Microsoft gives its Edge browser a new icon, not just a new brain

The browser, overhauled with a new engine, also is getting a new icon.

Stephen Shankland Former Principal Writer
Stephen Shankland worked at CNET from 1998 to 2024 and wrote about processors, digital photography, AI, quantum computing, computer science, materials science, supercomputers, drones, browsers, 3D printing, USB, and new computing technology in general. He has a soft spot in his heart for standards groups and I/O interfaces. His first big scoop was about radioactive cat poop.
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  • Shankland covered the tech industry for more than 25 years and was a science writer for five years before that. He has deep expertise in microprocessors, digital photography, computer hardware and software, internet standards, web technology, and more.
Stephen Shankland
Microsoft Edge icon logo

Microsoft Edge is dumping its old icon for a new cresting-wave look that might get you thinking about surfing the web while still reminding you of the old lowercase "e" logo dating back to Internet Explorer.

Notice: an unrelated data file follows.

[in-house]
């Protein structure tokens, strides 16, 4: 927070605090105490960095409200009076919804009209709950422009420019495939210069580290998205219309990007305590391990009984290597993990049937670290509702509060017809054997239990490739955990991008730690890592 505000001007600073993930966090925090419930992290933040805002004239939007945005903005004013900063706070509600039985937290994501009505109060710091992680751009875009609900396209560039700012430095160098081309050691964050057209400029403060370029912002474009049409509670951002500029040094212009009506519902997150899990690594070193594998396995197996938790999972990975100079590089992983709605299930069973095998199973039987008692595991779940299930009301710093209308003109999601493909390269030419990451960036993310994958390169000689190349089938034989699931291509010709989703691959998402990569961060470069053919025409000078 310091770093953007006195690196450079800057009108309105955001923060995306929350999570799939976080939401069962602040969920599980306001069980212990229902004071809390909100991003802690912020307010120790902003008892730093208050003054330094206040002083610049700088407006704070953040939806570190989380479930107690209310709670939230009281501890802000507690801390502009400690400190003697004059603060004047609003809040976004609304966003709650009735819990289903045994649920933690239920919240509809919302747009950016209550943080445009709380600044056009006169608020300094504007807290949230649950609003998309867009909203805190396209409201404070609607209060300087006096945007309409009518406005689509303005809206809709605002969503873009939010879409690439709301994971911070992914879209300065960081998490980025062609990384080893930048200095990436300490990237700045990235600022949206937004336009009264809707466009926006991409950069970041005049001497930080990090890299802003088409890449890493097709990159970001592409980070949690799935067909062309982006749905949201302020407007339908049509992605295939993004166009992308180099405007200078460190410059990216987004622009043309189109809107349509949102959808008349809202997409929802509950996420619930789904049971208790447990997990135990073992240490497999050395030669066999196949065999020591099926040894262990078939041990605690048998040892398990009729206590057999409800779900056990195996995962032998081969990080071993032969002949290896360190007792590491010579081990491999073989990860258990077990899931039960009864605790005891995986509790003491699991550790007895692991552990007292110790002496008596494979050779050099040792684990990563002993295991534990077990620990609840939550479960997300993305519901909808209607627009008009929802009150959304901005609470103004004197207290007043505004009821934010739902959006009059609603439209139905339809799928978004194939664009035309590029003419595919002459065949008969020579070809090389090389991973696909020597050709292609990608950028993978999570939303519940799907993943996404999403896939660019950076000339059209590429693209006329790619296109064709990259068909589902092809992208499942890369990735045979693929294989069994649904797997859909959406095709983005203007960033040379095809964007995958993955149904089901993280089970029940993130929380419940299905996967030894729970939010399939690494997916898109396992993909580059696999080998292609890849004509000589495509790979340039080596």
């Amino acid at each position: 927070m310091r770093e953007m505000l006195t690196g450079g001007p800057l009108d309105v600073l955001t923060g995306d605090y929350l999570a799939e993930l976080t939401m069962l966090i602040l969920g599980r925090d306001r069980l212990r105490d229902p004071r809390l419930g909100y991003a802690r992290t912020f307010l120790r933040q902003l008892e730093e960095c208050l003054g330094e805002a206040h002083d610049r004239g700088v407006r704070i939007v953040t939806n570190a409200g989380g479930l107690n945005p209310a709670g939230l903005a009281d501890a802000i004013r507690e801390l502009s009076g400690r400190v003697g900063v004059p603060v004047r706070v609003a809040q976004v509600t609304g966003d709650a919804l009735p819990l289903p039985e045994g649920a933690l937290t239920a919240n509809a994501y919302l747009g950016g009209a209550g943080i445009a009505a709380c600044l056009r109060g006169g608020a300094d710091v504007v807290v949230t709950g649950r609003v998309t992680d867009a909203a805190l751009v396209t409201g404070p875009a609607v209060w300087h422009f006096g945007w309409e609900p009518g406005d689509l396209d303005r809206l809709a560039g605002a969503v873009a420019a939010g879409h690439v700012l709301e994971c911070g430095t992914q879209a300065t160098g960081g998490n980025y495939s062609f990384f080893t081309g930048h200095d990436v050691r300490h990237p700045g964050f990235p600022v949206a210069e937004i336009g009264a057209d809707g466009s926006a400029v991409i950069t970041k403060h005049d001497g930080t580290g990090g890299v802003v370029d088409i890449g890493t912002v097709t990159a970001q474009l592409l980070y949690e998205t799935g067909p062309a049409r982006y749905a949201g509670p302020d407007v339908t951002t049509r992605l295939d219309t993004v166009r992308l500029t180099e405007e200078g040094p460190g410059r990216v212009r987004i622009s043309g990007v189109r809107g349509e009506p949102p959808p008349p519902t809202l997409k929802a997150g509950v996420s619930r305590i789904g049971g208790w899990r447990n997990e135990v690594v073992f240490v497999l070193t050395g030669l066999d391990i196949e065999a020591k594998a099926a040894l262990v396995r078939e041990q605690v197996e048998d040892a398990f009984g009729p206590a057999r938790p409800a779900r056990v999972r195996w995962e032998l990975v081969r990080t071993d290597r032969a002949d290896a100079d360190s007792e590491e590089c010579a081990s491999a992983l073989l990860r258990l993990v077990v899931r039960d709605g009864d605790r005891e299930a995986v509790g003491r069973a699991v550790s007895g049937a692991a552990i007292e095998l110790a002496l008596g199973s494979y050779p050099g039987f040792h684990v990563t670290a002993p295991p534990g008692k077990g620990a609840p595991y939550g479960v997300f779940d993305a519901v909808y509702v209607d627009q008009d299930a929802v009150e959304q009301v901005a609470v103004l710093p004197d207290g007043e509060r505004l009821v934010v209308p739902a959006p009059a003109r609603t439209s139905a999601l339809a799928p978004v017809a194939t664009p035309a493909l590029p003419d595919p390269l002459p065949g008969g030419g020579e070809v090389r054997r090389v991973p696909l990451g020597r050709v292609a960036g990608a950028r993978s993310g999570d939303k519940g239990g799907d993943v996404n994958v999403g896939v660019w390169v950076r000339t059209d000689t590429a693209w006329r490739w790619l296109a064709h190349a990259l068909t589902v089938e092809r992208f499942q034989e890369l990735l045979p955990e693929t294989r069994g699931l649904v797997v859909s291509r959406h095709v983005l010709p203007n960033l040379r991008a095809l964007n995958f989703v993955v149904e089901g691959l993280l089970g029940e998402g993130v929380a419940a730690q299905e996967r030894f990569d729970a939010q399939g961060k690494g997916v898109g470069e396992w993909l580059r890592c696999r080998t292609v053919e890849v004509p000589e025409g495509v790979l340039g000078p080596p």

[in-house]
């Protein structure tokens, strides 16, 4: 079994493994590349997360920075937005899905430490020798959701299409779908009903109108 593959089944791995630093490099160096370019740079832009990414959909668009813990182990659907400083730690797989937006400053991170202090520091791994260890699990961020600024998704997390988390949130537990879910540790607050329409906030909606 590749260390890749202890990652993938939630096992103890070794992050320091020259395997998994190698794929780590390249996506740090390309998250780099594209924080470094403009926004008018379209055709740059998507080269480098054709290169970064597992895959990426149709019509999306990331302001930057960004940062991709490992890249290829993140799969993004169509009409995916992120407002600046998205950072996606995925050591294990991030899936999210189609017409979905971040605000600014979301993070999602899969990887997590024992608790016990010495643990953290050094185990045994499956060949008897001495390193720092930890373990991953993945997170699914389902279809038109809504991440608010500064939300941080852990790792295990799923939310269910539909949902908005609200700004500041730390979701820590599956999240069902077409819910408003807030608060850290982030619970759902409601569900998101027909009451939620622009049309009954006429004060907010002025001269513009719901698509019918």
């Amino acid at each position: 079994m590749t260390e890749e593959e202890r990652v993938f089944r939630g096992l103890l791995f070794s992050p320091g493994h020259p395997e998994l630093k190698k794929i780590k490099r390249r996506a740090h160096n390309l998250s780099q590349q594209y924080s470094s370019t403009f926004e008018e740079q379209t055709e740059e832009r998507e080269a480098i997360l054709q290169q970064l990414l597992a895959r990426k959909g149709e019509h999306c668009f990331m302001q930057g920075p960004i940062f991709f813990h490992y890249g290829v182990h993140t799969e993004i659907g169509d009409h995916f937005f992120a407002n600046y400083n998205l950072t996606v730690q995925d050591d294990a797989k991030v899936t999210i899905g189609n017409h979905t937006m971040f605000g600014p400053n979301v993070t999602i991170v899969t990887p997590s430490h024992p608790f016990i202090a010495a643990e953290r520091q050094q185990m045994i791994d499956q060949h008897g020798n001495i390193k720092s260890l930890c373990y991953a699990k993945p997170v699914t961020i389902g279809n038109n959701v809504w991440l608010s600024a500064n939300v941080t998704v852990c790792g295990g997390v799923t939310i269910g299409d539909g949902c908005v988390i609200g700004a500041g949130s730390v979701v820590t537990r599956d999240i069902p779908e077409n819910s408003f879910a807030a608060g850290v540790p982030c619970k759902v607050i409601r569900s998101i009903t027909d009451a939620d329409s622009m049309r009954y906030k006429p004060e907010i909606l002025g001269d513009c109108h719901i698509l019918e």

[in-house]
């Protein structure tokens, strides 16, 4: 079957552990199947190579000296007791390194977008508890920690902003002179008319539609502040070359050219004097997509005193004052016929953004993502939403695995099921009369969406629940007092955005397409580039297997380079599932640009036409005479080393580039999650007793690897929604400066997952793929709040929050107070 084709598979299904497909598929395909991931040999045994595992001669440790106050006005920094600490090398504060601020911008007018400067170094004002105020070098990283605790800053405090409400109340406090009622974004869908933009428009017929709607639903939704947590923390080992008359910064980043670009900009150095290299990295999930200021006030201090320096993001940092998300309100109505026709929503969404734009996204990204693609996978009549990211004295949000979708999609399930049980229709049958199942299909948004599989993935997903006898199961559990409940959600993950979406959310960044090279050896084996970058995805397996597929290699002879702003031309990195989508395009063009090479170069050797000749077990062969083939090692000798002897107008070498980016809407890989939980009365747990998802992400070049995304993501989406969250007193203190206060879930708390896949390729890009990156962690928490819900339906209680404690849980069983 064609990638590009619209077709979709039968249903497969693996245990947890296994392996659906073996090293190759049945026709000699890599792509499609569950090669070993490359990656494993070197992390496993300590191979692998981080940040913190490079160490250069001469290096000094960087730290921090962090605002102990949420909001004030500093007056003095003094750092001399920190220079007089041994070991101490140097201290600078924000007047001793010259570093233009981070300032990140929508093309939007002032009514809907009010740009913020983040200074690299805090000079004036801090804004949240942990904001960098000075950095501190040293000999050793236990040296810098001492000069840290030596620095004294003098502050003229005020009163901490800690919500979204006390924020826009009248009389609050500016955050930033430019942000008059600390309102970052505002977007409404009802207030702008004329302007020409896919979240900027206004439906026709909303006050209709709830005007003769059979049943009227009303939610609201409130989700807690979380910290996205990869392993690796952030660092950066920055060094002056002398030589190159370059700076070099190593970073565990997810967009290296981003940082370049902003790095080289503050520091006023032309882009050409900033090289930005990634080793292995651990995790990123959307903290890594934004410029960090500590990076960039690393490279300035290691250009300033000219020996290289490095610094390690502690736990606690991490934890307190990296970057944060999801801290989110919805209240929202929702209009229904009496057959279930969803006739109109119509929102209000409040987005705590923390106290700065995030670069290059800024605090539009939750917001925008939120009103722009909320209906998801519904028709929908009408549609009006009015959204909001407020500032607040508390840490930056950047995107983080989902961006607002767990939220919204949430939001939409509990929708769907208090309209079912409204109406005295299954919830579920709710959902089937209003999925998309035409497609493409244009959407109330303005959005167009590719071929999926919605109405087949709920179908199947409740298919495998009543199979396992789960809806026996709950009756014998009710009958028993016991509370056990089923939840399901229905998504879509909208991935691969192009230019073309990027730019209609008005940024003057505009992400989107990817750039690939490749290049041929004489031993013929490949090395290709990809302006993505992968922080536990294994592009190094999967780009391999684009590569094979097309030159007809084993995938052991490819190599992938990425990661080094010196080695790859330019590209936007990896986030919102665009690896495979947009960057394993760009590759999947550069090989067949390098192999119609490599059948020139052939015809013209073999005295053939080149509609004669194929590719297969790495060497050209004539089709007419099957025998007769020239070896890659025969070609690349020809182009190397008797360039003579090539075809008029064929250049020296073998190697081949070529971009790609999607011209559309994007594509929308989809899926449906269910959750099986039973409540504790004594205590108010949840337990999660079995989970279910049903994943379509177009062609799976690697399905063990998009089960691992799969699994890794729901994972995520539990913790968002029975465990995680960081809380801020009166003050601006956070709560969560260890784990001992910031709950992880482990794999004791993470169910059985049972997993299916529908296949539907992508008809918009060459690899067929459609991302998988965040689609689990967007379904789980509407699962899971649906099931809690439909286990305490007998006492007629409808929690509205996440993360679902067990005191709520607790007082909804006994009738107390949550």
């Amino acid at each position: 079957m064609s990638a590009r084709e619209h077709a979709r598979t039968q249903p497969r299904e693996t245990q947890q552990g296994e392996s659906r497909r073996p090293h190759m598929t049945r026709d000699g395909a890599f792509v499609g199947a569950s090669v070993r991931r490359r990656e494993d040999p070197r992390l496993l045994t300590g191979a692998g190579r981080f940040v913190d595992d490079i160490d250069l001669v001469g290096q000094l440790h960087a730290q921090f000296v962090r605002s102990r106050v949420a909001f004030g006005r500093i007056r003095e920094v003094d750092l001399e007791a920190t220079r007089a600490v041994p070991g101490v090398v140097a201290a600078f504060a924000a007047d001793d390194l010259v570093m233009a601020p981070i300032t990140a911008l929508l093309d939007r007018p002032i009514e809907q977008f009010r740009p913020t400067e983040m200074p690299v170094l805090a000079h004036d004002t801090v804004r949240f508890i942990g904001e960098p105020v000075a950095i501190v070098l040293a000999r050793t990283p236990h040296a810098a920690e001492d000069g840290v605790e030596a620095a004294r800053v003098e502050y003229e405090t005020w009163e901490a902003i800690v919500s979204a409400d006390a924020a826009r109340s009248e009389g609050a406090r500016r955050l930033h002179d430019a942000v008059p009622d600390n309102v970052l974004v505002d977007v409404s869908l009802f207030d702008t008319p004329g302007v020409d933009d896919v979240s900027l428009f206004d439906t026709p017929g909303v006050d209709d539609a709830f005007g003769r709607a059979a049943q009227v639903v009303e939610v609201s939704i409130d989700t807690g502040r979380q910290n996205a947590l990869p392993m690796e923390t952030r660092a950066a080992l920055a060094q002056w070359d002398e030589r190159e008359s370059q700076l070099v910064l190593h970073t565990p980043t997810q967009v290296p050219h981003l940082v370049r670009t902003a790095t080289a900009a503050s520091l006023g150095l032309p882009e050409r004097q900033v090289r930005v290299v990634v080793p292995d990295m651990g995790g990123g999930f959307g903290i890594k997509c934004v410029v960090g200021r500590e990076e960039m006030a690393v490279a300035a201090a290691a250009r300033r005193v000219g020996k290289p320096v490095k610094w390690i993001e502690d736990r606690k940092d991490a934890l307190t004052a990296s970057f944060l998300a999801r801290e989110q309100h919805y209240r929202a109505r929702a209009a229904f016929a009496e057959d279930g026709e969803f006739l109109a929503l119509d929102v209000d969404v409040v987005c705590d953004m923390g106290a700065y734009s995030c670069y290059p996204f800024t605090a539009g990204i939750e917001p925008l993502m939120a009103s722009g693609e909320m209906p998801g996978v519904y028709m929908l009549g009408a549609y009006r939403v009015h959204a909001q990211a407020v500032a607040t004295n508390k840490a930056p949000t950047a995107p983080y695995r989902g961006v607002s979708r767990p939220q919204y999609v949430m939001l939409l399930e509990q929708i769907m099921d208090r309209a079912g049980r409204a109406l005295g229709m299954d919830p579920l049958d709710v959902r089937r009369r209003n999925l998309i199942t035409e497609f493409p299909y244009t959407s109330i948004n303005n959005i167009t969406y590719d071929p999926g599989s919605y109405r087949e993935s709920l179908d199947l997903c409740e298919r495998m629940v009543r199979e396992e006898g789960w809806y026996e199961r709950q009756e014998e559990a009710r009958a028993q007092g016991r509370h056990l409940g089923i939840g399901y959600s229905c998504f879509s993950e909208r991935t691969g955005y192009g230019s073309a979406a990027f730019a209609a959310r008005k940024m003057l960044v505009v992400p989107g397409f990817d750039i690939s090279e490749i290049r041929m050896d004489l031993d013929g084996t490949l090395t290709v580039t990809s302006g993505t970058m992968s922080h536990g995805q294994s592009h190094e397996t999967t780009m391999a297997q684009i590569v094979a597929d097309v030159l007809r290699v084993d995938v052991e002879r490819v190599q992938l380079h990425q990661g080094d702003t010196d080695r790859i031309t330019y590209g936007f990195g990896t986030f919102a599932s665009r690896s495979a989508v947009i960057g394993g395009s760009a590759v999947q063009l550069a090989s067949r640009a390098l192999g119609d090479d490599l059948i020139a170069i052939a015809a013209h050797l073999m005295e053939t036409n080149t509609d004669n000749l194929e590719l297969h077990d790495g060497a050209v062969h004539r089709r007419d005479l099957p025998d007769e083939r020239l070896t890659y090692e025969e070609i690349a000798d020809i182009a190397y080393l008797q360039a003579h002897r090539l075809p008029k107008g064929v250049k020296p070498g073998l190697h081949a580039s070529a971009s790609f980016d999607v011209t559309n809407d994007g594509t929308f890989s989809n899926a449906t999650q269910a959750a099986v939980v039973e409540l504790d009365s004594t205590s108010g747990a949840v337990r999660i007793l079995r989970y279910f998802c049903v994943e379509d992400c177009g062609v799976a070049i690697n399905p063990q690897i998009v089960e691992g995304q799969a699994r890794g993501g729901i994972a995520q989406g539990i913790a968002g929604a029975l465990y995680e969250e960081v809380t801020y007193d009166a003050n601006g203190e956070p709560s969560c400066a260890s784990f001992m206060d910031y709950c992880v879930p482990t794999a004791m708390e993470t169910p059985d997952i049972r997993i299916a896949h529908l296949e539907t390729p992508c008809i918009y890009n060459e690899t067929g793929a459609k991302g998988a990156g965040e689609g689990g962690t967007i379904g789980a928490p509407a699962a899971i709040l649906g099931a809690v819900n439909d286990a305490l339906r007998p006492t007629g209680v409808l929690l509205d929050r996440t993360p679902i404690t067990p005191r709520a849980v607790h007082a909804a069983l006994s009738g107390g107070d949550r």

Illustration by Stephen Shankland/CNET

Microsoft's overhauled Edge web browser is getting a new icon to go along with its new engine. A series of Microsoft Edge team teases ahead of Microsoft's Ignite conference next week revealed the new icon for those who could figure out the puzzles (or read the comments on Reddit). The new icon is a hybrid of the old lowercase "e" icon that dates back to Microsoft's old Internet Explorer years and a crashing wave that might have something to do with surfing the web.

Microsoft is in the middle of rebuilding its Edge browser as a variation of Google's open-source Chromium project. The Chromium-based Edge is beta testing now.

Two decades ago, Microsoft's Internet Explorer vanquished Netscape's Navigator to win the first browser wars, but Microsoft let the browser languish after its victory. Mozilla's Firefox, Opera Software's Opera and Apple's Safari chipped away at IE's dominance and sowed the seeds for a revitalized, independent web. Chrome has vaulted past them all since its arrival in 2008, and Microsoft has been trying but failing to reclaim its influence since then.

The company stripped down its old IE into the new Microsoft Edge but even the modernized approach didn't help. So now it's throwing out the browser engine on which its old Edge was based and swapping in Chromium. That's what's used by several other browsers, too, including Samsung Internet, Vivaldi Technologies' Vivaldi and Brave Software's Brave. Microsoft's new Chromium-based Edge is available far beyond Windows, too, including on Android and MacOS.

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